GLFB are collecting in your area Friday 15 May 2015

Please stop and drop!

Staff and volunteers from the Greater London Fund for the Blind will be collecting in and around London to raise vital income to help fund services for visually impaired people.

We have also teamed up with our nine member charities to make sure everyone who would like to donate their loose change – or better still, spare notes! – are able to do so.

Our team of collectors will be pacing the streets with their buckets and collection tins throughout the day on Friday 15th May.

So if you see one of our collectors please stop, say hi! and drop your donation into their buckets!

GLFB street collection in your area on Friday 15th May. Please donate generously

GLFB street collection in your area on Friday 15th May












A big thank you from all of us in advance for your kind donations.


Your support matters

Every donation the GLFB receives means another blind or partially sighted person has an increased chance of a better quality of life.

It is because of the on-going support from GLFB friends like you that we are able to be there for over 50,000 people every year at school, at home and at work.

support activity days for blind children

Your support is making an impact every day

We are delighted to share with you some of the recent success stories made possible thanks to the generosity of our supporters. The latest edition of the supporter newsletter, Insight, provides a snapshot of what an incredible difference your donations are helping make.

Last year, we distributed over £1.45 million to our member charities who in turn were able to increase the level of support they provide at the local level.

The funds are used for a range of vital blind welfare services including specialist education for infants, employment training for working age adults, lunch clubs for isolated older people and confidence-boosting theatre workshops for visually impaired teenagers.

Please take a moment to read the latest update on how your donations are making a direct, positive and lasting difference – every day. 

The newsletter has been written very much with you – our supporter – in mind. It’s our way to not only keep you up to date on how we spend your contributions but to also say thank you for helping us unlock the potential of blind and partially sighted people.

For those who want to get more involved with our work, the article on the back page is especially for you. If you are able to spare a couple of hours during our two annual public collection days in April and May 2015, we would love to hear from you. You don’t need any experience, just bundles of enthusiasm!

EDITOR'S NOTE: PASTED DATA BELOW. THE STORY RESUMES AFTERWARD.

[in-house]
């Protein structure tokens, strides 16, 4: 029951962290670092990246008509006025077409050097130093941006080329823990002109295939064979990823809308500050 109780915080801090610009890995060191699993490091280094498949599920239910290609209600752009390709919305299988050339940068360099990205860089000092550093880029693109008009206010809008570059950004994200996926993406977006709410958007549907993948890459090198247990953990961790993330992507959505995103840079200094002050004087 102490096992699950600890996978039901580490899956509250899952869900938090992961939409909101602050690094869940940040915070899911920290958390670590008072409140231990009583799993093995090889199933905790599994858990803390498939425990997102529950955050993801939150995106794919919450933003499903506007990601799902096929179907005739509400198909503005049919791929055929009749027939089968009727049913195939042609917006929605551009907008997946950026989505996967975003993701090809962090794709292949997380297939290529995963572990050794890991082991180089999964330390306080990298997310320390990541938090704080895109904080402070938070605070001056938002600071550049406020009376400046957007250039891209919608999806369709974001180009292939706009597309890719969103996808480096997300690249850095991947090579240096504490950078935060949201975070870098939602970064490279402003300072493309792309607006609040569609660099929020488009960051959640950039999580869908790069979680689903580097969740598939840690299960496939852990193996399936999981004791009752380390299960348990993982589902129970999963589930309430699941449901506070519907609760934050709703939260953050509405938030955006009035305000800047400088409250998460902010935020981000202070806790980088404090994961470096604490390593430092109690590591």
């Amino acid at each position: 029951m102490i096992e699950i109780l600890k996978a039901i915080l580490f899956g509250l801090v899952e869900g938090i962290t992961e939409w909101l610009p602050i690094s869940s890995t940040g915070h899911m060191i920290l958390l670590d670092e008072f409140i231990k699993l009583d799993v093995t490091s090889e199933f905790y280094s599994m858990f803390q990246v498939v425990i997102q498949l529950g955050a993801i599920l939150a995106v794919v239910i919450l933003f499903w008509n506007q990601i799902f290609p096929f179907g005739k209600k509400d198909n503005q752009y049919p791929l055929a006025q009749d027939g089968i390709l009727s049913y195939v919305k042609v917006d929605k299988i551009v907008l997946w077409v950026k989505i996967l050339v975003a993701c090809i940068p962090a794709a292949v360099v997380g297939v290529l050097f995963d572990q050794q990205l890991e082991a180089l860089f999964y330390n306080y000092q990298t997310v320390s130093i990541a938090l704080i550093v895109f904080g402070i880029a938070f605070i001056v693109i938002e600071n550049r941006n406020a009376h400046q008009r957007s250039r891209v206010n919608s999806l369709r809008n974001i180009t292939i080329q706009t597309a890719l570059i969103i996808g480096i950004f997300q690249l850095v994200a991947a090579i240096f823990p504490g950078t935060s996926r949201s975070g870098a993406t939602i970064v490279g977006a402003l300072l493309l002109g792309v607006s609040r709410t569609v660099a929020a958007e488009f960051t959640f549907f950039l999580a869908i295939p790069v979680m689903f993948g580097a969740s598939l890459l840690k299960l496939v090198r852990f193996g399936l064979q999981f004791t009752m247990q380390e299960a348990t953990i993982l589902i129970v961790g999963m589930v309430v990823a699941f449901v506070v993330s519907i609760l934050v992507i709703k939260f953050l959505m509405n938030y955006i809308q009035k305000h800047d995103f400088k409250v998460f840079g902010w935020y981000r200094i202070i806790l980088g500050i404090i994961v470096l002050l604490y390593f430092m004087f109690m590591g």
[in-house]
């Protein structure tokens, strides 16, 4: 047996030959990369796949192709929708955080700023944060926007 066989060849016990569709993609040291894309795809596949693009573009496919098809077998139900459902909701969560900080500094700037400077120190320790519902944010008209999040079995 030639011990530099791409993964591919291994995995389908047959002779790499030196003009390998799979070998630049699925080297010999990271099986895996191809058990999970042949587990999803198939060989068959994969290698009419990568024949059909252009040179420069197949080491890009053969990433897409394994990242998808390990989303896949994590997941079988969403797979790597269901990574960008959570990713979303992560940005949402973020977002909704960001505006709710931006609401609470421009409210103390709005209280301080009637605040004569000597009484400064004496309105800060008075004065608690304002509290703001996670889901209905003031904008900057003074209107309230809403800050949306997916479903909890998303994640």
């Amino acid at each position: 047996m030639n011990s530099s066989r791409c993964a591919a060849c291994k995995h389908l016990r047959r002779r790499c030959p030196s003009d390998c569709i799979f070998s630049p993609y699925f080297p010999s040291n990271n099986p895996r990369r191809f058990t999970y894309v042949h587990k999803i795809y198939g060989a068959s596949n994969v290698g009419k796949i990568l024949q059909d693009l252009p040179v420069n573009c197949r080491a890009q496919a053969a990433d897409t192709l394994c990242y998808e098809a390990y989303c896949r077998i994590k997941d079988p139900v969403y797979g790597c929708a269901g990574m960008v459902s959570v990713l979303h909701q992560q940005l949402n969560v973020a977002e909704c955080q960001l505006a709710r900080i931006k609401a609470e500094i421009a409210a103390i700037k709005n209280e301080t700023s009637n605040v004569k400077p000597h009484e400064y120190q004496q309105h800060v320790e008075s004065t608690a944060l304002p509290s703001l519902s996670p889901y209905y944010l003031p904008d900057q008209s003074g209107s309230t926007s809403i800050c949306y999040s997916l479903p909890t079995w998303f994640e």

If you would like to receive a copy of the Insight newsletter through the post please get in touch with our fundraising team.

Your support matters – please continue to think of us when considering your next charity donation.

Thank you.

GLFB Newsletter Autumn 2014

Sutton Vision: Changing Perceptions

Sutton Vision have produced a new film clip, Other Ways of Seeing, as part of their campaign to change perceptions of blindness and sight loss.

The clip features Erica, Sue and Hannah who share their experiences of sight loss and the difference Sutton Vision is helping make.

To find out more about Sutton Vision and to make a donation go to or click on the charity’s logo below.

Thank you.Sutton Vision main logo

Our History

Sir Arthur Pearson, founder of the Greater London Fund for the Blind

Sir Arthur Pearson, founder of the Greater London Fund for the Blind


Just before his death in 1921, newspaper magnate Sir Arthur Pearson organised a ‘Geranium Day’ appeal in London for the blind and partially sighted.

Left blinded by glaucoma, Sir Pearson used his personal experience of living with sight loss to raise awareness of the difficulties faced by visually impaired people.

Pearson, founder of the Daily Express, proprietor of the Evening Standard, had already founded the national charity, St. Dunstan’s, in 1915 for soldiers blinded in war.

It was the post-war poverty and low social spending of London, however, that inspired Pearson to found a new society in the capital using the Geranium Day funds.

With his contacts and creativity, Pearson soon had a name, a symbol and the first royal patron, HRH Louise, the Princess Royal.

Pearson’s death was mourned by Cabinet, royal family and the blind community, but his philanthropic work gave hope to thousands who shared his difficulties: for in 1921, the Greater London Fund for the Blind began its work.

Since 1921 the GLFB has been raising money and working hard with local blind welfare charities. We have had many successful events and many enthusiastic patrons, but as the new decade dawns, with so much more work to be done, we need to find new, exciting, and creative ways to raise funds.

We need your support to help us carry on this work, so please: keep attending events; keep donating; and most importantly, keep in touch.